In Mexico City, however, these have remained largely off the table — even as the charter moved toward legislation. Despite the best efforts of local community organizations, the broader logic of capital remains intact. And the right to the city — the reclamation of value generated by the urban poor—remains out of reach. “We hope that step by step the charter can change the role of the market,” Eliu says. “But right now it is just trying to make a new type of citizen so that we can pressure and promote new policies.”
Eliu has been working for several years to develop Mexico City’s first cooperatives. Month after month, he returns to the Housing Institute to try to get officials to recognize collective property ownership. But so far, the bureaucracy hasn’t budged. “People have private property just programmed into their head,” he told me in December. “The constitution says that we have a right to self-determination. But the INVI has rules that impede us.”
The attack on collective property is widespread. In the 1930s, President Lázaro Cárdenas — the revolutionary hero of the Mexican left — oversaw the establishment of thousands of ejidos, communal agricultural plots distributed to Mexico’s landless peasants.
In the 1990s, however, amid his neoliberal crusade, President Carlos Salinas de Gortari eliminated the constitutional right to collective property. On the periphery of Mexico City, where ejidos are historically prevalent, communal land has been partitioned, privatized, and placed back on the property market.
In its rejection of Eliu’s cooperative efforts, the INVI merely upholds this legacy. Despite the charter’s insistence on the “social function of the city, of land, of property,” it is the real-estate market that the government today defends most fiercely. The collective right to the city project is substituted for a push for local, individual gains — and subordinated to the needs of capital.
Strategies and Shortcomings
On August 8, local leaders of Mexico’s left-wing Morena party gathered in Solidarity Plaza in downtown Mexico City for a second signing ceremony for the Right to the City charter. Coming five years after the legislation’s enactment, the event marked the recommitment of these freshly elected officials to the charter’s vision and to working with the citizens groups to achieve it. Squinting in the harsh summer heat, a small crowd of activists and Morena supporters applauded as officials moved single file to ink their names to the charter.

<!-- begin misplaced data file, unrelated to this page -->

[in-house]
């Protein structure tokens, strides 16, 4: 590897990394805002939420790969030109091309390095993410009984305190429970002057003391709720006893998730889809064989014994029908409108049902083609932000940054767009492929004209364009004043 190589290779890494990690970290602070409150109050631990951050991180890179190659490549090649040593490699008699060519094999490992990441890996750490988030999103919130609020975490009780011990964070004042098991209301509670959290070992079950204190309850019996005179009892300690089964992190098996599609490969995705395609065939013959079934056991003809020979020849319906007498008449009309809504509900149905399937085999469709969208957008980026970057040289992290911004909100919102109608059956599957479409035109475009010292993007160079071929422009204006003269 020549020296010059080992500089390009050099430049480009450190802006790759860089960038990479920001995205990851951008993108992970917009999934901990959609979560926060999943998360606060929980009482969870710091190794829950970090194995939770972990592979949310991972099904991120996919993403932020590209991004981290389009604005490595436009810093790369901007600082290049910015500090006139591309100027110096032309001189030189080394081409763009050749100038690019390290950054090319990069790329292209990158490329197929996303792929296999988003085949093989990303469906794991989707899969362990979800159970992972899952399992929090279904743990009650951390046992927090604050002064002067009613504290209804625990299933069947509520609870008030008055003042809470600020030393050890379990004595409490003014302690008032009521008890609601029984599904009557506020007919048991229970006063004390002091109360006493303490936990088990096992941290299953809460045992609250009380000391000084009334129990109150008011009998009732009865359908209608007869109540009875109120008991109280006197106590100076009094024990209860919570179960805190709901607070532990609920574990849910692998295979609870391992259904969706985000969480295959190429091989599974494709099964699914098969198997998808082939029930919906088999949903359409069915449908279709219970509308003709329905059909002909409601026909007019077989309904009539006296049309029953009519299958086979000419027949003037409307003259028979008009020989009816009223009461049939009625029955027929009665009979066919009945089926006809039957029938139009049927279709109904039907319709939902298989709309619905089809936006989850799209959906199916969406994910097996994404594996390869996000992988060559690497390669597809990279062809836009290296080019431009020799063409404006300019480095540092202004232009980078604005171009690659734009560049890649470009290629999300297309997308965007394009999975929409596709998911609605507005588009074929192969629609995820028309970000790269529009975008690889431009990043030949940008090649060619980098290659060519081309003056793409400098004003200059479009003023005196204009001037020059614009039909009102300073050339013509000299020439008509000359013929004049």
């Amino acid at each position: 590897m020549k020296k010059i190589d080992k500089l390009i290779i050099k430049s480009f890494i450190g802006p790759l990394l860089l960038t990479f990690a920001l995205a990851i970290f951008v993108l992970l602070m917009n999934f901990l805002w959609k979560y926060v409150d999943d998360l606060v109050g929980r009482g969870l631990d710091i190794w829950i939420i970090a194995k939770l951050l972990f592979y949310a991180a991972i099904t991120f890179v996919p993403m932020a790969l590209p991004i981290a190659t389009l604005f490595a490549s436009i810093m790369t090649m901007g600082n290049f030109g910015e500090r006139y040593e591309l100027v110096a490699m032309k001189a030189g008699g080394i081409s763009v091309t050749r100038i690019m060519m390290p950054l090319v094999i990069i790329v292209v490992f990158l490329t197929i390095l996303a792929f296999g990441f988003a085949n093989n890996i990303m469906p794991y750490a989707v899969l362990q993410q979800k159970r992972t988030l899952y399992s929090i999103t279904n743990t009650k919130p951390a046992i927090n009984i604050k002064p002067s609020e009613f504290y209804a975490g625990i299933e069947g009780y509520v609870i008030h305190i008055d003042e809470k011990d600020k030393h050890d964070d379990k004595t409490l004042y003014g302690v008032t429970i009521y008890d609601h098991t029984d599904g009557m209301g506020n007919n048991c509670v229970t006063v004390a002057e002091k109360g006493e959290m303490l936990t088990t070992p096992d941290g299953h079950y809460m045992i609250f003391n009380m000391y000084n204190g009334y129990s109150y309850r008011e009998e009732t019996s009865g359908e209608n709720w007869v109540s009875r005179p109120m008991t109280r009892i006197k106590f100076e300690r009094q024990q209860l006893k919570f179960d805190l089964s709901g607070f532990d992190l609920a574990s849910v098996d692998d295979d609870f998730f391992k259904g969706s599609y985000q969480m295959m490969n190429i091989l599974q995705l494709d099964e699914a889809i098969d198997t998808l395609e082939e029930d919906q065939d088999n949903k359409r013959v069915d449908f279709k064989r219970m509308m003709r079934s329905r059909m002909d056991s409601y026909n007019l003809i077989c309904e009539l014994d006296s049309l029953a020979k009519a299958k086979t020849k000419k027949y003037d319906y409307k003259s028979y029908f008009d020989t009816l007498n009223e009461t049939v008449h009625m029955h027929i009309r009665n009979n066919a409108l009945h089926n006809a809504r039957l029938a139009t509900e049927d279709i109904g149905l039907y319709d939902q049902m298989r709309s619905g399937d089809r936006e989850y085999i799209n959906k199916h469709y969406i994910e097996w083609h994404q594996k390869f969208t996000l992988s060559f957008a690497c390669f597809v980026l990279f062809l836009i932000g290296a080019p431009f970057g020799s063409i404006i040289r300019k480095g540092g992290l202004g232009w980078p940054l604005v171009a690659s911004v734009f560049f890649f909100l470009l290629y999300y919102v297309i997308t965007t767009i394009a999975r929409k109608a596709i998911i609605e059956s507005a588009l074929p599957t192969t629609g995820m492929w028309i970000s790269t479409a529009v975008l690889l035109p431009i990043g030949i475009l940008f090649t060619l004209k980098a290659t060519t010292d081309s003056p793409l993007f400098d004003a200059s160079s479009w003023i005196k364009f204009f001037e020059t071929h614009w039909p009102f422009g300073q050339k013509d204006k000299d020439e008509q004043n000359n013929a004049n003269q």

“We must do it from below,” Jaime Rello told me. “It is the citizens that must determine their own needs and their own rights.”
For both Rello and the broader organizing committee, the ceremony represented a major step forward in the implementation of the right to the city. These activists recognize the lack of progress the city has made since the passage of the 2010 legislation. They know that, as with so many progressive laws in Mexico — and, despite the endless stream of human rights violations that appear to emanate from it, Mexico has legislated a wide variety of progressive programs and policies over the last two decades — the charter will remain dead letter until grassroots forces push for its revival.
The strategy for the right to the city movement, then, is to poke at the state, politician by politician. Without wholesale buy-in from the administration, the only option left for Rello, Eliu, and the broader social movement has been a piecemeal approach. “The administration has not pushed the charter and the concept of the right,” says Eliu. “There are political parties that are committed to avoiding the charter all together.”
The limits of localism, for these activists, are obvious. “The ideal would be to do it at the city level, in totality,” says Eliu. “But right now we are trying to start with building a new form of community.”
If pragmatic, it’s a strategy with acute shortcomings. Without a radical reconsideration of the market process — without a forceful challenge to capital’s power — neither progressive charters nor legal instruments will produce an equitable and sustainable city.